October 14, 2005


A town full of Babbitt

by Patrick Dobson

Sinclair Lewis wrote Babbitt, his profile of the ultimate conformist, in 1922. When it comes to Kansas City, he might as well have wrote it yesterday.

In the novel, George Babbitt, a real-estate man cum developer, seeks to increase his business and personal opportunities with a zeal that can only be described as opportunistic. But the root of his drive and ambition is the need for affirmation from others. He cannot see himself. Rather, he only understands himself, his standing and his esteem through what he believes are the perceptions of people he wants approval from.

Sadly, for Babbitt, business and ambition mask the inner emptiness he feels in the onslaught of modernity — a hodge-podge of priorities, concerns and influences he cannot hope to control. This kind of emptiness, unfortunately, is the base upon which we have built our city.

After a long-line of mayors, city council people and civic and corporate leaders who have understand progress only in terms others have given them, the present city leadership has not learned that the strength of the city lies in its people. Rather, its people are something of a liability that the leadership must contend with in order to remain in power. We look to other places, innovative places, to cure our ills. Over the last ten years or so it’s been Denver, Charlotte or Cincinnati. We’ve floated bistate cooperation, tax base sharing and one central planning recommendation from the Mid-America Regional Council after another.

Regardless of the great ideas of what we could be like, we remain what we are — a hodge-podge of little (if nothing else, in mind) and disconnected communities each trying to attract money, get rid of our poor and make sure the races don’t get too mixed. We are afraid of the same things Babbitt was: disorder, crime (except somewhere else we read about in the paper) and cultural influences that disturb us. God forbid an Escalade-driving hip-hop star move into some development with the name of Cedar Pointe, Stoneybrooke or Sylvan Grove. Or that the Internet be unfiltered and available to our children — who might see something that not good for them and have to ask questions about. Or that some homeless bum gets pass the Plaza.

While Americans have long derided the adverse affects of sprawl, it strides unabated farther outside the I-435 loop. Rows of smaller Babbitts define and redefine lines between what is city and what is not solely on how much Levittown construction they can finance. In the city center, Babbitt-like civic and corporate leaders (who are 99 percent the same) line up for their turn at the public trough through every kind of tax incentive one can imagine. And if no one can imagine it, they make more up.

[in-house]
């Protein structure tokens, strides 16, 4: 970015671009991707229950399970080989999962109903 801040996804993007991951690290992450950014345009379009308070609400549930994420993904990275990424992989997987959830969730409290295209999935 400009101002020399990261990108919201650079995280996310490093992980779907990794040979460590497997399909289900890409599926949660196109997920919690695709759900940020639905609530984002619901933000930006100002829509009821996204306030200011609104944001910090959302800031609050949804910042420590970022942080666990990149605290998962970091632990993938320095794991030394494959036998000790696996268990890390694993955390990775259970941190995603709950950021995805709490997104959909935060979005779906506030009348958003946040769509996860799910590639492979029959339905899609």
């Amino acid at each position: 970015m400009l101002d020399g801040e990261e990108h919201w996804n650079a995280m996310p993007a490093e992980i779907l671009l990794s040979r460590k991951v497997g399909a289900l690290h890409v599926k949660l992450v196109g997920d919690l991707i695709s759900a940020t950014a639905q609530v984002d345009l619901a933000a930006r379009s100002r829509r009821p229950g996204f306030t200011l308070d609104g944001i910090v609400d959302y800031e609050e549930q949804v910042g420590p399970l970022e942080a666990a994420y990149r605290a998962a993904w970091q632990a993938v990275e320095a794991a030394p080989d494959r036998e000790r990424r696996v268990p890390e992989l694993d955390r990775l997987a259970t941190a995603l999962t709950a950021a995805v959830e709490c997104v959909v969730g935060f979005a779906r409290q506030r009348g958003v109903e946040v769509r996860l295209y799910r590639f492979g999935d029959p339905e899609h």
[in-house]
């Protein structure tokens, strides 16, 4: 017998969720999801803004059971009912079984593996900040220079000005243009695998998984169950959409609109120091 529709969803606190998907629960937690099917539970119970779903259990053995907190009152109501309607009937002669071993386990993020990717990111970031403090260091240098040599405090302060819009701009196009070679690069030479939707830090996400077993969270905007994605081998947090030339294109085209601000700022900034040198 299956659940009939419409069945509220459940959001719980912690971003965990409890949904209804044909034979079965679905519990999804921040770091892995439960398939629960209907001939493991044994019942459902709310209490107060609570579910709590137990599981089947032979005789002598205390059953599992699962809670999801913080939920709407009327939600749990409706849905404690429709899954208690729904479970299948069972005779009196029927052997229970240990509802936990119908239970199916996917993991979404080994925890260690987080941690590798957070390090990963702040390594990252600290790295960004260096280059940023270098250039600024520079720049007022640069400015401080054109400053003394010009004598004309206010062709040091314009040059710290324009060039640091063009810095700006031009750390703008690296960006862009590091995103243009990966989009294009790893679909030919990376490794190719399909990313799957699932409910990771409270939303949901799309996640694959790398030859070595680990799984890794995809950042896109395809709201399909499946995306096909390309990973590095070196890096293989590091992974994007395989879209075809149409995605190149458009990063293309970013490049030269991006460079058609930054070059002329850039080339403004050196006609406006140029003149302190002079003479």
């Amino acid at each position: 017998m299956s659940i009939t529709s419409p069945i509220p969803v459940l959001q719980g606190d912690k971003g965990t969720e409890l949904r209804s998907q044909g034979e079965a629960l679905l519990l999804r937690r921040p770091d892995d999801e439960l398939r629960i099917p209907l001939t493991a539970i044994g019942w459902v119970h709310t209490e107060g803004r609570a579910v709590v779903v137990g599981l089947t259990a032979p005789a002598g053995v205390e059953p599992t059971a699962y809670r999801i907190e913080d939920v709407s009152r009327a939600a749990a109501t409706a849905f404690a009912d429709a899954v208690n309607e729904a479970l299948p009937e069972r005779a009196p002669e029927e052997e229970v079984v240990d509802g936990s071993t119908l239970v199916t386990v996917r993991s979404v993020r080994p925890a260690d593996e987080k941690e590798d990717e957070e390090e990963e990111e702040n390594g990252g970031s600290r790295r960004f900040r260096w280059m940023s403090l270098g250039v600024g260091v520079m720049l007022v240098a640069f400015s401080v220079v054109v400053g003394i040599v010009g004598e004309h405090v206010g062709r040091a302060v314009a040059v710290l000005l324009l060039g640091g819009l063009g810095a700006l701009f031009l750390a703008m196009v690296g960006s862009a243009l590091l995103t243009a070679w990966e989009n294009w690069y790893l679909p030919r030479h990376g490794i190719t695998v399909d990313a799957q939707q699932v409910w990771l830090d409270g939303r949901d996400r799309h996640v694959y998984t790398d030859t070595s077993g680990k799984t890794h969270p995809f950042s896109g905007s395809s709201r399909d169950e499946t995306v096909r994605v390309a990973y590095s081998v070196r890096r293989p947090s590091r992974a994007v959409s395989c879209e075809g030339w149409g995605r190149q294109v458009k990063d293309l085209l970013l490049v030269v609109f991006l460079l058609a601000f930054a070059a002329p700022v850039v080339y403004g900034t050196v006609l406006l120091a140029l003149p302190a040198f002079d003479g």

What we have left is duded-up bus service that’s largely the same. We have an inner-city dependant on corporate welfare and government largess. We have a divided town into which gentrifiers creep in to push the working classes into deteriorating first-ring suburbs. We have a citizen mindset that is not derisive of separation and segregation but, rather, accommodating to it. We have inferior schools exacerbated by further flight from the impoverishment of lives and minds of those who have stable lives, sharp minds and management skills.

In short, those American strengths we believe so greatly in — family, church, commerce — cannot be too strong or we wouldn’t worry about their sullying by those things we don’t like. Rather, we would be able to understand that our strong families, churches and commercial interests would eradicate impoverishment of any kind. But we don’t. And I argue that because of this, we have little faith at all in family, church or commerce.

The leadership of Kansas City cannot help but give tax dollars to civic and corporate leaders because it wants to be liked. It sees that further acceptance of federal dollars that worsen sprawl (particularly highway and road building) is a key to its future. It cannot help but see, with the rows and rows of Babbitts like themselves, undeveloped land and understand it as opportunity. Meanwhile, building opportunities that would make neighborhoods stronger are left to political stooges who rapaciously use housing agencies for their own cynical, selfish ends.

This sounds, of course, like a diatribe against…well, the last half of the twentieth century and the beginning of the twenty-first. And while it asks the question of what came first, the highway or the housing project, it should, instead, be seen as call to look inside.

What exactly do we want with an arena in a downtown that looks less and less like a downtown and more with each passing month like a Corporate Woods? What do we really want with major sports teams that extract and move money around the community rather than create new wealth? What is the use of tax break after tax break for people who already have wealth when the infrastructure, schools and libraries they don’t pay for have to be paid by those who have far fewer means?

On other words, examine every word from city hall, the state government and corporate and civic leaders to find out what’s in it for them.

Kansas Citians, as all working people, are strong and smart. Now’s the time for confidence.

Patrick Dobson can be contacted at


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